Kimberly Diei, a graduate student at the University of Tennessee, has filed a lawsuit against the school after she was expelled from her doctoral program for allegedly posting vulgar social media content.

The 27-year-old student, who has now been readmitted to the school, was expelled after an anonymous person complained about her photos on Instagram and Twitter, The New York Times reported

The post in question involves a photo of the student wearing low-cut tops, sticking her tongue out and writing rap lyrics inspired by Cardi B. Identifying herself as kimmykasi on social media, the graduate student described her posts as “sex-positive” and intended to empower Black women. 

But the college imposed the punishment after a professional conduct committee, composed of nine faculty members and three students, determined the posts to be too vulgar. 

After facing expulsion, Diei retained a pro-bono lawyer and filed a lawsuit on Wednesday. The 27-year-old said administrators appear to be making up the rules as they go and imposing their personal tastes to make broad judgments about student behavior.

“UT spied on my social media activity — activity that has no bearing on my success as a pharmacist or my education,” the pharmacy student said in a statement. “I can be a successful and professional pharmacist as well as a strong woman that embraces her sexuality. The two are not mutually exclusive.”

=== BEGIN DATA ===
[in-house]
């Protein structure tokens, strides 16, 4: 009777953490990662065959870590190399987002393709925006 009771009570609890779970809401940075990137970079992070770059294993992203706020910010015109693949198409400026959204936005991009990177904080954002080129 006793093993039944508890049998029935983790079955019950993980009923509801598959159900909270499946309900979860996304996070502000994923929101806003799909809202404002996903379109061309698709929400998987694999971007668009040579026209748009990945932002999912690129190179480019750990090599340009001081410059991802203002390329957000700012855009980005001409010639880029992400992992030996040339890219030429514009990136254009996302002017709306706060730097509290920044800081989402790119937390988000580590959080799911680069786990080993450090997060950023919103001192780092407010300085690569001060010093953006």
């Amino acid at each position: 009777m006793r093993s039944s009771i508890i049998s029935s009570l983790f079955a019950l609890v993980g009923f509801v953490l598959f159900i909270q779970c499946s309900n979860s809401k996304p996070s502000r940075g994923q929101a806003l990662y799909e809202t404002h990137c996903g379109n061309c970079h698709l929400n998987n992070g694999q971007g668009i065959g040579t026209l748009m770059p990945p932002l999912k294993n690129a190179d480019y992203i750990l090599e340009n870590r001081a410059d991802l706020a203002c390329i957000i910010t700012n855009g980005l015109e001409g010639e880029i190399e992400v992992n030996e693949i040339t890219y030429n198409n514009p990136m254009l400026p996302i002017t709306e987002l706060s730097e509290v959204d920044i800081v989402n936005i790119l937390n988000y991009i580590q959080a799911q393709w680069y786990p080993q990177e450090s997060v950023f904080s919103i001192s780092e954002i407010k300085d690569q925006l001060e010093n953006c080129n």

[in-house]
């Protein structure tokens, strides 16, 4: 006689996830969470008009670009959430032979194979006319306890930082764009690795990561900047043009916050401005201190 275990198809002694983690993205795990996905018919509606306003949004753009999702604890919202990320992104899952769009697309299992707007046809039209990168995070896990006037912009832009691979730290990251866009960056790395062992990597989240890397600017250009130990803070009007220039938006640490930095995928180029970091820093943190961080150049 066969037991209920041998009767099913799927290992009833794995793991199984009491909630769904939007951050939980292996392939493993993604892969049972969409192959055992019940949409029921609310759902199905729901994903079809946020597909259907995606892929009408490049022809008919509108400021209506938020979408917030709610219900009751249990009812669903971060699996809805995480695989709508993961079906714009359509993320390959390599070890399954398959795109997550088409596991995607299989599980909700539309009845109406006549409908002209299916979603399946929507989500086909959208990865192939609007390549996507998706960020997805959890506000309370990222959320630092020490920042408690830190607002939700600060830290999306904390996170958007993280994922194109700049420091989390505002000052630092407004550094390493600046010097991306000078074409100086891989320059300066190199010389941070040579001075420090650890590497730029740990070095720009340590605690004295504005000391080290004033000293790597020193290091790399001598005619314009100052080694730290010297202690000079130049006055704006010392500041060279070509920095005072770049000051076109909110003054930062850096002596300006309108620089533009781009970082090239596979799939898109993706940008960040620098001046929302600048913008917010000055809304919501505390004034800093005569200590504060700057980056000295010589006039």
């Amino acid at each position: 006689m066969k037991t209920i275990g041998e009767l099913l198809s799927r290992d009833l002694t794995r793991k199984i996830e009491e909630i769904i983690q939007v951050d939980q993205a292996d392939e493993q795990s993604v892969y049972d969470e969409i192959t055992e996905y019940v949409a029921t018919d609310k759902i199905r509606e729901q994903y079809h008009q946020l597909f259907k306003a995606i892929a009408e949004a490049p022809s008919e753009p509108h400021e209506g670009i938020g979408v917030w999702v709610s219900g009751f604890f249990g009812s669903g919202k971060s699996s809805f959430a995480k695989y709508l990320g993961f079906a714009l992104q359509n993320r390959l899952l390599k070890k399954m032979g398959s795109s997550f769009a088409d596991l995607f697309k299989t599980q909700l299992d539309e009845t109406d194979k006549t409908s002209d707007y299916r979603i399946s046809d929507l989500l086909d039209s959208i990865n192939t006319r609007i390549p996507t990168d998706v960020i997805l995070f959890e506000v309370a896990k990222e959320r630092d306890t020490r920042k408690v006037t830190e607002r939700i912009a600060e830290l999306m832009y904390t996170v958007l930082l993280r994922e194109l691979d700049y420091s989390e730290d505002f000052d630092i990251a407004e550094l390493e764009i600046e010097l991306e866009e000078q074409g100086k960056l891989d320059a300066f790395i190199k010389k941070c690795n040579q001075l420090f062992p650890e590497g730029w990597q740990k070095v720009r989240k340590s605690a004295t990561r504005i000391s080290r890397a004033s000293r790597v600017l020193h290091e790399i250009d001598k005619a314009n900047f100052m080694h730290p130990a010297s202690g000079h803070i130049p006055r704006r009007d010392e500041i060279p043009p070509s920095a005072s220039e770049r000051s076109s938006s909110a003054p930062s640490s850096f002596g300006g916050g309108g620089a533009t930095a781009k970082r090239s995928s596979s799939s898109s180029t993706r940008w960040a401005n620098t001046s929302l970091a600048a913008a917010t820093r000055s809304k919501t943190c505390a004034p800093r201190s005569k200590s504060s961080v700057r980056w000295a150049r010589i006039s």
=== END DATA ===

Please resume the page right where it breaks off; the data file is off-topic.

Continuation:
The student’s lawyer, Greg H. Greubel, said institutions need to adjust to the era of social media. 

“It’s so hard to fit old First Amendment principles into the social media era,” Greubel said. “This is one of those areas of law that needs to evolve.”

In September 2019, the school received another complaint about the student’s social media behavior, identifying her posts as a violation of the institution’s professionalism code. During the first incident, Diei was ordered to write a letter of reflection. 

She received a letter on Sept. 2 which described her conduct as “a serious breach of the norms and expectations of the profession.” 

The letter stated the university staff “may monitor social networking sites on occasion and egregious unprofessional postings could lead to disciplinary actions.”

According to the student’s legal team, administrators initially didn’t provide details about the alleged violations in the incident, but they approved the expulsion four days after sending the letter.  

Diei found some relief when a pharmacy dean overruled her expulsion three weeks later. But she remains confused about what is considered egregious. 

“It’s just a matter of time before they come back for another investigation into my expression on social media,” she said. 

The young scientist graduated from the University of Chicago in 2015 as a biology major. She then taught physics in a charter school. Her goal is to specialize in nuclear pharmacy, handling radioactive materials.

In another case involving freedom of speech on social media, a high school cheerleader in Pennsylvania was removed from the junior varsity squad last year after she posted vulgar complaints about not making the varsity team. The cheerleader was accused of sending an image to 250 Snapchat friends of herself and a friend raising their middle fingers, along with text cursing “school,” “softball,” “cheer” and “everything.” But the student was reinstated after he winning her lawsuit.

The University of Missouri also expelled a student for reprinting an offensive cartoon and a vulgar headline in an underground newspaper. 

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